Document Type : Research Article
Department of Food Science and Technology, Science and Research Branch, Islamic Azad University, Tehran, I.R. IRAN
Department of Chemistry, Faculty of Chemistry, Tehran North Branch, Islamic Azad University, Tehran, I.R. IRAN
Department of Food Technology, College of Abouraihan, University of Tehran, Tehran, I.R. IRAN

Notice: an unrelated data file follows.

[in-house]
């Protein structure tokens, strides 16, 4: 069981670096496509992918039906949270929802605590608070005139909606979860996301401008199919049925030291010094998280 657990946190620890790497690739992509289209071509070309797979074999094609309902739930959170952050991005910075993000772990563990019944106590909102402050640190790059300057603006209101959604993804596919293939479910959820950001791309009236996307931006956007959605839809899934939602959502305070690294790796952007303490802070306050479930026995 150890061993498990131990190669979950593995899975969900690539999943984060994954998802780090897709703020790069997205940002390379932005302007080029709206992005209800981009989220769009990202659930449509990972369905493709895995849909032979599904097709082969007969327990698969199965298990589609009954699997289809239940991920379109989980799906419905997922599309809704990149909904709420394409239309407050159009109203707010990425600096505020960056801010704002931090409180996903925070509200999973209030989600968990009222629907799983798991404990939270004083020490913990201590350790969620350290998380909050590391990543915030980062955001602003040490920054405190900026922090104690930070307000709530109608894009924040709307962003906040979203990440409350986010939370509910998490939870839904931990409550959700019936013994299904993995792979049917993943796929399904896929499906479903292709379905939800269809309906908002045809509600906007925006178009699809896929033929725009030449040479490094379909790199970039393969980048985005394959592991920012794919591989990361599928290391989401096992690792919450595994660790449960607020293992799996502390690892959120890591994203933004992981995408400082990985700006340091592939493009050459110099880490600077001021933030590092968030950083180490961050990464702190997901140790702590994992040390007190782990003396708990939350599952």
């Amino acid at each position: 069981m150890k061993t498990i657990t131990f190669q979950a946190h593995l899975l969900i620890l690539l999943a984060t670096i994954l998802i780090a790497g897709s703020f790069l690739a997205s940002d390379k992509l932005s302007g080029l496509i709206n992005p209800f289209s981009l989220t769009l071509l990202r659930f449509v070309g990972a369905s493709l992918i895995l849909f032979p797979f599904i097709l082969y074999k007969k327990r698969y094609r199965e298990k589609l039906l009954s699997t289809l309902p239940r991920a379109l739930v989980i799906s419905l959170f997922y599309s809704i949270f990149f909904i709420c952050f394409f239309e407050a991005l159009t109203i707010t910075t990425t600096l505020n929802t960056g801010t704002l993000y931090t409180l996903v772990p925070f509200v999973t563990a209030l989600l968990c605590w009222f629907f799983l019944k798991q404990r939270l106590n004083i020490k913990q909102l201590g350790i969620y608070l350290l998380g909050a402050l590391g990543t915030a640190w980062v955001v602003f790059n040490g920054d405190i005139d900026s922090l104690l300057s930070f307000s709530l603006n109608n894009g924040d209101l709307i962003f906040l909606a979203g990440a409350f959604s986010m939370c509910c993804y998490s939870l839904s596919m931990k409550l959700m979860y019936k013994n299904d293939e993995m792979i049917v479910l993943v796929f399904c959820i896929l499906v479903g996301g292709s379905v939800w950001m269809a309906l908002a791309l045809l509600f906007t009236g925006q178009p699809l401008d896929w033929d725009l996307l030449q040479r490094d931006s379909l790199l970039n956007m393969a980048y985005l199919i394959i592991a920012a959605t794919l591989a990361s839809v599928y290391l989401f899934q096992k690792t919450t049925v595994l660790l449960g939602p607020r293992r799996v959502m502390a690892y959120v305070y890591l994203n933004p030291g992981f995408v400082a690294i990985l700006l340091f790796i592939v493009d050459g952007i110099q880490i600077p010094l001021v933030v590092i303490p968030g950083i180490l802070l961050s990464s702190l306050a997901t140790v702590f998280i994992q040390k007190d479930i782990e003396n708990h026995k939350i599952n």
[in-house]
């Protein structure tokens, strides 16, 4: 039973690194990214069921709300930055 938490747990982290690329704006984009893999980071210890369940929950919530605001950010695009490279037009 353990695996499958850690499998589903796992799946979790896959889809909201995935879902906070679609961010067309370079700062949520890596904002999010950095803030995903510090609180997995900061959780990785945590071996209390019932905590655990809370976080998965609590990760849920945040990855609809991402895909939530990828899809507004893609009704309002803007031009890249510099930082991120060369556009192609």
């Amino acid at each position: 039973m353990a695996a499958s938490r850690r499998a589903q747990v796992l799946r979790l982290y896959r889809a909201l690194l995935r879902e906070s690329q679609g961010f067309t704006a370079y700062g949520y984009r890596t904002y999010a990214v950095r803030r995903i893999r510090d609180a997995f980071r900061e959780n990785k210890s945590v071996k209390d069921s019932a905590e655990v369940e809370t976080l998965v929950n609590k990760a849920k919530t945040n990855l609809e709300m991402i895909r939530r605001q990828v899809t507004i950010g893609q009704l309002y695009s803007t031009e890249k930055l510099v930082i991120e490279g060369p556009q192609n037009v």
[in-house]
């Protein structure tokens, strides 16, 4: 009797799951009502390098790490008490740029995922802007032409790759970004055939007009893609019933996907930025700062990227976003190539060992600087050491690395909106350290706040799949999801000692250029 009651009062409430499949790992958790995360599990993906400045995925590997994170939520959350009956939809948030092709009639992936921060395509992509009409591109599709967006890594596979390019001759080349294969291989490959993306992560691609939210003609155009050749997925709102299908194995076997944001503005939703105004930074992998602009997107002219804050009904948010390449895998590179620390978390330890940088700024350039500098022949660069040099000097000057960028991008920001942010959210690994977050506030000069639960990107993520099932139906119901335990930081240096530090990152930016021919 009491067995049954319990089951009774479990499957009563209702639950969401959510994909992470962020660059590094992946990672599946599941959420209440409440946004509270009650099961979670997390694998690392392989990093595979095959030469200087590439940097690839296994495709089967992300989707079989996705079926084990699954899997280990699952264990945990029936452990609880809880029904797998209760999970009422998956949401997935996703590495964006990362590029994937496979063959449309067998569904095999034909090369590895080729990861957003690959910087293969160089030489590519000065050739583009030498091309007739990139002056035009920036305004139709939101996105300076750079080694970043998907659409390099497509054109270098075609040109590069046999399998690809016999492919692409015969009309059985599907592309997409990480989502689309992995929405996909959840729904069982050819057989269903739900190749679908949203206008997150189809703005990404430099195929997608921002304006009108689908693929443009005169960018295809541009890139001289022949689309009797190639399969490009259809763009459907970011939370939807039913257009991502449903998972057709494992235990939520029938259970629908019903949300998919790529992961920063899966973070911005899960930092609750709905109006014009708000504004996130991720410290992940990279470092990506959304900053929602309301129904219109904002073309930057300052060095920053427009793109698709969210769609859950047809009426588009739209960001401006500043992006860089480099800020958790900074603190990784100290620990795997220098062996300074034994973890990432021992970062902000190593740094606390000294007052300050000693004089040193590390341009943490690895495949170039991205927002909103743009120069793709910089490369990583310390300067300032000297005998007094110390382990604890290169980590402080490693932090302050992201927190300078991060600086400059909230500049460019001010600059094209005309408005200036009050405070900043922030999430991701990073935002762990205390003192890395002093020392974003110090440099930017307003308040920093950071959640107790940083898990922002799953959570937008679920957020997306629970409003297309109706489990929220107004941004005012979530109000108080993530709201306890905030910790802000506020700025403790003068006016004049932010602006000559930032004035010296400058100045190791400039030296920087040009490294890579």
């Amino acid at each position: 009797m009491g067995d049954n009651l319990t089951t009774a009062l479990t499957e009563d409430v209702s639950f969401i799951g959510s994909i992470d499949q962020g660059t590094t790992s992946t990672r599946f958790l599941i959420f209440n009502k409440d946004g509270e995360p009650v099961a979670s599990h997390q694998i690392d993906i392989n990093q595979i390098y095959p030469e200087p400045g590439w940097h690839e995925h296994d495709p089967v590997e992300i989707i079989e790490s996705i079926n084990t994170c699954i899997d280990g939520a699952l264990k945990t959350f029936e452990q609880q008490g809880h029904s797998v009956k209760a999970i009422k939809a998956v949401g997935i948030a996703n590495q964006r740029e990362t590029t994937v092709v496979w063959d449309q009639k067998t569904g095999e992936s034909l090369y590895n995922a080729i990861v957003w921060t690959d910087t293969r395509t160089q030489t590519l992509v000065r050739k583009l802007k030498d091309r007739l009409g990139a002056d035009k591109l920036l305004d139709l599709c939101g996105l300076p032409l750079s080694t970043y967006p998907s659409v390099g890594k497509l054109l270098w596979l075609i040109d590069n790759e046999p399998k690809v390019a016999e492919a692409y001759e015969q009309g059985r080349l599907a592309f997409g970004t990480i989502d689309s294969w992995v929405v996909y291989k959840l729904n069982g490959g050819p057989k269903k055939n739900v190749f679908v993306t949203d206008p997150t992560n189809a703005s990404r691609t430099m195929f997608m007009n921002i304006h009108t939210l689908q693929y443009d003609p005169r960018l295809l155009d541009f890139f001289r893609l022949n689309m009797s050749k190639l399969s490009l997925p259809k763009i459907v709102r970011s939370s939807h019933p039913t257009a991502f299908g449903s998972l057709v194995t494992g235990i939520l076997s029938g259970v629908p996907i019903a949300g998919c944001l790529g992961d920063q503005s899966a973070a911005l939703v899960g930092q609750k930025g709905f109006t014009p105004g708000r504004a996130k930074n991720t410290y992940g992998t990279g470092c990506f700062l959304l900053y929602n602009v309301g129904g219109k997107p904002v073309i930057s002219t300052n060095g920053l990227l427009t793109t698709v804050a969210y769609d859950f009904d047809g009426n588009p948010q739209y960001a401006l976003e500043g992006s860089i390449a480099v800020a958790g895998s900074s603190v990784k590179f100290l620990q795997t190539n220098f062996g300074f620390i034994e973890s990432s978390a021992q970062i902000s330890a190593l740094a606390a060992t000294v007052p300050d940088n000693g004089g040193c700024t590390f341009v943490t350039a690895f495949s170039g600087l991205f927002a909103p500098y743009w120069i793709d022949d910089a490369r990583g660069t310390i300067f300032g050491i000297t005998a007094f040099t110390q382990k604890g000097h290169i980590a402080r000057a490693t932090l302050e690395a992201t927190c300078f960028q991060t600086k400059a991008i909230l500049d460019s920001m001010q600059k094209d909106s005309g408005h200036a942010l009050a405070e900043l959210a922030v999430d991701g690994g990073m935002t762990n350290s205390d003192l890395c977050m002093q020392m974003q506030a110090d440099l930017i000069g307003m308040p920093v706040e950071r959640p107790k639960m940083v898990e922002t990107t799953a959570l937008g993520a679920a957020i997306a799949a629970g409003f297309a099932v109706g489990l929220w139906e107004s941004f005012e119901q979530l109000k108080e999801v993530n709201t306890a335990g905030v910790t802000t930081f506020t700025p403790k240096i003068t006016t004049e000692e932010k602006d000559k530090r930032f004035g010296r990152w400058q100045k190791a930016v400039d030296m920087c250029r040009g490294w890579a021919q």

Miscellas of canola were obtained by mixing its crude oil with hexane solvent at 80:20 and 70:30 ratios. Then, 16.1 M of phosphoric acid and 6.92 M of sodium hydroxide were mixed with the resulting micelles at 0.3% (w/w for degumming) and 13% (w/w for neutralizing), respectively, before two sequential Membrane Filtrations (MF). The MF unit had a crossflow mode equipped with three independent variables of transmembrane pressures or TMP (at 2, 3, and 4 bar), feed velocity (at 0.5 and 1 m/s), and temperatures (at 30, 40, and 50˚C) were used to determine the efficiencies of two MF processes and find out their optimum conditions. When the crude canola oil was mixed with 20-30% solvent and passed the two stages of MF (for degumming and refining) at TMP=2 bar, feed velocity=1 m/s, and temperature = 50˚C, the final polished canola oil had < 5% soap, < 5% phosphorus, < 5% fatty acids, and < 15% wax. Membrane refining, compared to chemical refining, significantly reduced the phosphorus content (50%), free fatty acids (29%), soap (99%), and wax (72%) of refined canola oil. While the permeate flux of canola miscella with 20% solvent increased with rising TMP, feed velocity, and temperature, the ones with 30% solvent did not increase with a similar trend. The highest permeate flux of refined canola oil reached 0.03 Kg/m2, s for miscella with 20% solvent when the feed velocity, TMP, and temperature of degumming or neutralization were 1m/s, 3-4bar, and 30-40oC, respectively. The dominant fouling changed from standard to cake blocking when the crude oil was mixed with 20 or 30% solvent, and the TMP of the MF process in each stage of degumming and neutralization was > 2 bar.